No, this is not a review of a 70’s B movie. The Supreme Court has agreed to review a case concerning the “cat’s paw” theory of discrimination liability. The case, Staub v. Proctor Hosp. (7th Cir. 3/25/09) [pdf], involves the termination of an army reservist who claims discrimination based on his association with the military under USERRA.
Here’s how the 7th Circuit eloquently described the origins of the “cat’s paw”:
One would guess that the chances are pretty slim that the work of a 17th century French poet would find its way into a Chicago courtroom in 2009. But that’s the situation in this case as we try to make sense out of what has been dubbed the “cat’s paw” theory. The term derives from the fable “The Monkey and the Cat” penned by Jean de La Fontaine (1621-1695). In the tale, a clever—and rather unscrupulous—monkey persuades an unsuspecting feline to snatch chestnuts from a fire. The cat burns her paw in the process while the monkey profits, gulping down the chestnuts one by one. As understood today, a cat’s paw is a “tool” or “one used by another to accomplish his purposes.” Webster’s Third New International Dictionary (1976).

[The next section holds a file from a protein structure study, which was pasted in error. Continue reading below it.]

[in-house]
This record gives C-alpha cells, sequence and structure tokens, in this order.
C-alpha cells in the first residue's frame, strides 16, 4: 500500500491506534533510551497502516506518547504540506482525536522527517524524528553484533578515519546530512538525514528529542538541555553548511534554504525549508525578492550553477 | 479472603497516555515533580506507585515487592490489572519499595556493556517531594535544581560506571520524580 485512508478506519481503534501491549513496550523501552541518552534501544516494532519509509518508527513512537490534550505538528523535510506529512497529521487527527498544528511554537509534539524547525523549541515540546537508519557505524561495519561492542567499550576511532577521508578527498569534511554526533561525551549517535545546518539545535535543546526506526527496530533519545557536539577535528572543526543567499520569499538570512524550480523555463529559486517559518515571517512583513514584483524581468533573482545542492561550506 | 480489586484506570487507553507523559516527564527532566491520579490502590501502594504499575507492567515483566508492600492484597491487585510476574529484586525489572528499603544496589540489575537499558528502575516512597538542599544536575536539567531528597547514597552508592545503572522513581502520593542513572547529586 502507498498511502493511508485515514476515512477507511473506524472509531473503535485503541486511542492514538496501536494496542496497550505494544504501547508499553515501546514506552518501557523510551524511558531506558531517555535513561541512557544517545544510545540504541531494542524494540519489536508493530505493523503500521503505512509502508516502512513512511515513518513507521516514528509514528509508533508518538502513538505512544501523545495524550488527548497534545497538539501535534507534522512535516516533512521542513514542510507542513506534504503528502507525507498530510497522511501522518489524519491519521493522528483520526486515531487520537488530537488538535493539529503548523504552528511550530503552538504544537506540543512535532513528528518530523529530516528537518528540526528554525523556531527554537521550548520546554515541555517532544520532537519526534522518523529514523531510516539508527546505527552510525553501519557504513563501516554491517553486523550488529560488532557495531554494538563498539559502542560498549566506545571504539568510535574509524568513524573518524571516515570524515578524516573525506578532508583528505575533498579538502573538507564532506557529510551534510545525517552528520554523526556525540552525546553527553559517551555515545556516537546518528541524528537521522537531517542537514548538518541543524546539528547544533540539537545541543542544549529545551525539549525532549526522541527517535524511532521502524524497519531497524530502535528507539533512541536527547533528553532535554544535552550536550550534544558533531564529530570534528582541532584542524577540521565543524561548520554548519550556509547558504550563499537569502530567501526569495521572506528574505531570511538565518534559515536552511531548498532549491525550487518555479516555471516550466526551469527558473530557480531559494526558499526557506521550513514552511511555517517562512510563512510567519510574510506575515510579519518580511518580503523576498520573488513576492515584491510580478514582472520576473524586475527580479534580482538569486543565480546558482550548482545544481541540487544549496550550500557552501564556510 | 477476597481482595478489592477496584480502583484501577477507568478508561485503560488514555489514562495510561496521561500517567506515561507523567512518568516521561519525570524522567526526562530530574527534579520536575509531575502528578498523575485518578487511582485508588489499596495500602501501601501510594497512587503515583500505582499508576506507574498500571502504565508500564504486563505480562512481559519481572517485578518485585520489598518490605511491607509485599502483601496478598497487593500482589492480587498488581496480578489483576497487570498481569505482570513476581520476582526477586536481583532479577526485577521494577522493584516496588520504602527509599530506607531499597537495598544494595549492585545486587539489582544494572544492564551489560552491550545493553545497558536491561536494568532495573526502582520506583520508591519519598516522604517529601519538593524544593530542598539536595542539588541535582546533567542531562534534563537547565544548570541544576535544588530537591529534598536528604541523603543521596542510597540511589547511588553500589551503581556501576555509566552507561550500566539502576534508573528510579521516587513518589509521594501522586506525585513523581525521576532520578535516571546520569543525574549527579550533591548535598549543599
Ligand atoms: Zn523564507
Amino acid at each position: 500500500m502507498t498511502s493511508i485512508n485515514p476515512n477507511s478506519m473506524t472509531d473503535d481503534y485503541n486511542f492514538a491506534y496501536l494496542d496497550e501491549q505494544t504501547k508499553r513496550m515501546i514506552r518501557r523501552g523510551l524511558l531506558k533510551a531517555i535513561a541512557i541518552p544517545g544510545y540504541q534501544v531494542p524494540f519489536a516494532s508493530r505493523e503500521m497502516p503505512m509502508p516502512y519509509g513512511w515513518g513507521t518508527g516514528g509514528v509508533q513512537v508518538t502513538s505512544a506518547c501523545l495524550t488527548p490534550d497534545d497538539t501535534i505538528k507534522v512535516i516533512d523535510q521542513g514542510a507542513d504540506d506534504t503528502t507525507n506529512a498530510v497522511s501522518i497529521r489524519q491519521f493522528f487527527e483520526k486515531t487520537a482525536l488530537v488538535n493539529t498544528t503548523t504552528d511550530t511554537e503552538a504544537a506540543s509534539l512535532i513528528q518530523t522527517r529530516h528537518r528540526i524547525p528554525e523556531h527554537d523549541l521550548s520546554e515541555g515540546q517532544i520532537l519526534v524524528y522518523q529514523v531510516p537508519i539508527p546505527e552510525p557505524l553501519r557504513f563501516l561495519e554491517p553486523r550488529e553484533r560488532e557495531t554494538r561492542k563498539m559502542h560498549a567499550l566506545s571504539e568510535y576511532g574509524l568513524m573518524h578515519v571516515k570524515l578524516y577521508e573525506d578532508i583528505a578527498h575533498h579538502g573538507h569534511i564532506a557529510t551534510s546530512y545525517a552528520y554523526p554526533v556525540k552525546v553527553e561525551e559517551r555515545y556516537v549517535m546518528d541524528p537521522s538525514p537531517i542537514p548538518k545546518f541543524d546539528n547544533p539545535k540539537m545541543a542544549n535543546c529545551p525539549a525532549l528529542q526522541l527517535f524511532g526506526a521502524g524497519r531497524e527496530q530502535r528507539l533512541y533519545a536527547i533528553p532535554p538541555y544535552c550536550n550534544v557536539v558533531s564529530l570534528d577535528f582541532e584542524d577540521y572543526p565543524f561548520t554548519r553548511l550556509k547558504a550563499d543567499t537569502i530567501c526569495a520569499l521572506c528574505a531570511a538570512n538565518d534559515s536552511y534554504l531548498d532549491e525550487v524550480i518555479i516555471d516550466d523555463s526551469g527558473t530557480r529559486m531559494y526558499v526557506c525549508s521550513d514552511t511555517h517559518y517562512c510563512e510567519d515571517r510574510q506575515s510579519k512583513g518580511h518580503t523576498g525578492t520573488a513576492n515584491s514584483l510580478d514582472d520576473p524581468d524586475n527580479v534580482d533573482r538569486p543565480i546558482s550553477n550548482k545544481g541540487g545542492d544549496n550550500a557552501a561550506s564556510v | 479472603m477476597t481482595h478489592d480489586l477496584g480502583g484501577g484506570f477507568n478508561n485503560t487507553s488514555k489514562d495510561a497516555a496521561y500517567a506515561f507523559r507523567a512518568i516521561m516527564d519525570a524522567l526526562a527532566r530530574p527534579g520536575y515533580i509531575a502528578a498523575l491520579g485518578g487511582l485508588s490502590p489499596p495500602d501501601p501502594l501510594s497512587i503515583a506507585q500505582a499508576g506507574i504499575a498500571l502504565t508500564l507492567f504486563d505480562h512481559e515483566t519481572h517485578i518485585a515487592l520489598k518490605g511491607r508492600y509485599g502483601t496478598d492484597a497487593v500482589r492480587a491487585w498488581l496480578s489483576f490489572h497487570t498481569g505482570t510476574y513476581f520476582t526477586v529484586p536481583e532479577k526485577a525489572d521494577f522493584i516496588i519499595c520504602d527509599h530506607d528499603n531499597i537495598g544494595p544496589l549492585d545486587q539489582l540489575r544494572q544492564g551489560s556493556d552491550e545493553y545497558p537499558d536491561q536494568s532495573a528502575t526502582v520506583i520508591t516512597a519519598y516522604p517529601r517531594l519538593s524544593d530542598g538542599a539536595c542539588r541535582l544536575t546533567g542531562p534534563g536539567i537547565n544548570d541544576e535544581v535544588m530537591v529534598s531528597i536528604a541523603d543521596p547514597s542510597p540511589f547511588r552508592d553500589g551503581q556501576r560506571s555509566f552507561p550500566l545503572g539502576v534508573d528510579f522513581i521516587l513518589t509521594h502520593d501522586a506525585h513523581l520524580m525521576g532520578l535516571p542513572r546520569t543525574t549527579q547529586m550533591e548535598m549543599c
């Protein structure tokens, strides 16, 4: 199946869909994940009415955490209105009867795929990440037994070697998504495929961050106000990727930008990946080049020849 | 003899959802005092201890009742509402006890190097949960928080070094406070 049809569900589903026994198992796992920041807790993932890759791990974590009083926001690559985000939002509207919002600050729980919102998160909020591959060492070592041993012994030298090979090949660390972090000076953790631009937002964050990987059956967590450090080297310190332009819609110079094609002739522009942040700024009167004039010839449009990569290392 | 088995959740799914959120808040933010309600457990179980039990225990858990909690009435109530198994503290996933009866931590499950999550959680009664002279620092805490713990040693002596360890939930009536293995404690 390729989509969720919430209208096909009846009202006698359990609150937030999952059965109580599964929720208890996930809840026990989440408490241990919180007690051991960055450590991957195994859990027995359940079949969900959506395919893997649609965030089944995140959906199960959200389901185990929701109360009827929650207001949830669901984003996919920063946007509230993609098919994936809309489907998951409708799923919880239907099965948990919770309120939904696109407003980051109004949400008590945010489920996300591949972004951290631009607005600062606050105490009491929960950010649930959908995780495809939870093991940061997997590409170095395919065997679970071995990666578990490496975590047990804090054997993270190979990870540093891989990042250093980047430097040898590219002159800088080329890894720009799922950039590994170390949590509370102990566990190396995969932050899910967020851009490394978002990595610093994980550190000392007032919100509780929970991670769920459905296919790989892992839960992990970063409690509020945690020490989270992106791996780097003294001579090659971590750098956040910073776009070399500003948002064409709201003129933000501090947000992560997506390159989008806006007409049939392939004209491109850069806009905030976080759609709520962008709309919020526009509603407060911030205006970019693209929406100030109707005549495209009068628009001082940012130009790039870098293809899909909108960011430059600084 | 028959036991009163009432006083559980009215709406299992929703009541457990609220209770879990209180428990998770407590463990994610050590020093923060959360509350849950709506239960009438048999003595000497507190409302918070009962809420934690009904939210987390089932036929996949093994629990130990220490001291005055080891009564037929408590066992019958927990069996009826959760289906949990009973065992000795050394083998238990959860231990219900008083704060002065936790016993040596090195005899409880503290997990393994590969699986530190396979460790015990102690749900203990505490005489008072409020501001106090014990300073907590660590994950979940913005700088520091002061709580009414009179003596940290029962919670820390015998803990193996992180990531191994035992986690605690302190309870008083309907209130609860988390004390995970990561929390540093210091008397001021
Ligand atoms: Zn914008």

In discrimination cases, the “cat’s paw” refers to a decision maker who lacks an unlawful bias, but who bases the adverse employment decision on the influence of another with such a bias. The Staub court described its interpretation of the “cat’s paw”:
[W]here an employee without formal authority to materially alter the terms and conditions of a plaintiff’s employment nonetheless uses her “singular influence” over an employee who does have such power to harm the plaintiff for racial reasons, the actions of the employee without formal authority are imputed to the employer….
[W]here a decision maker is not wholly dependent on a single source of information, but instead conducts its own investigation into the facts relevant to the decision, the employer is not liable for an employee’s submission of misinformation to the decision maker.
It is likely that the cat’s paw will survive the Supreme Court’s review in one form or another. It is unclear, though, whether the Court will sanction Staub’s employer-friendly “singular influence” standard as the standard-bearing definition of the cat’s paw.
Nevertheless, as long as cat’s paw liability is a valid theory of discrimination, it is imperative that decision makers verify the information upon which they rely. Unless the decision maker has first-hand knowledge of the reasons justifying the action, he or she should undertake some investigation and independently verify that the decision is the result of a legitimate non-discriminatory reason and not an unlawful animus.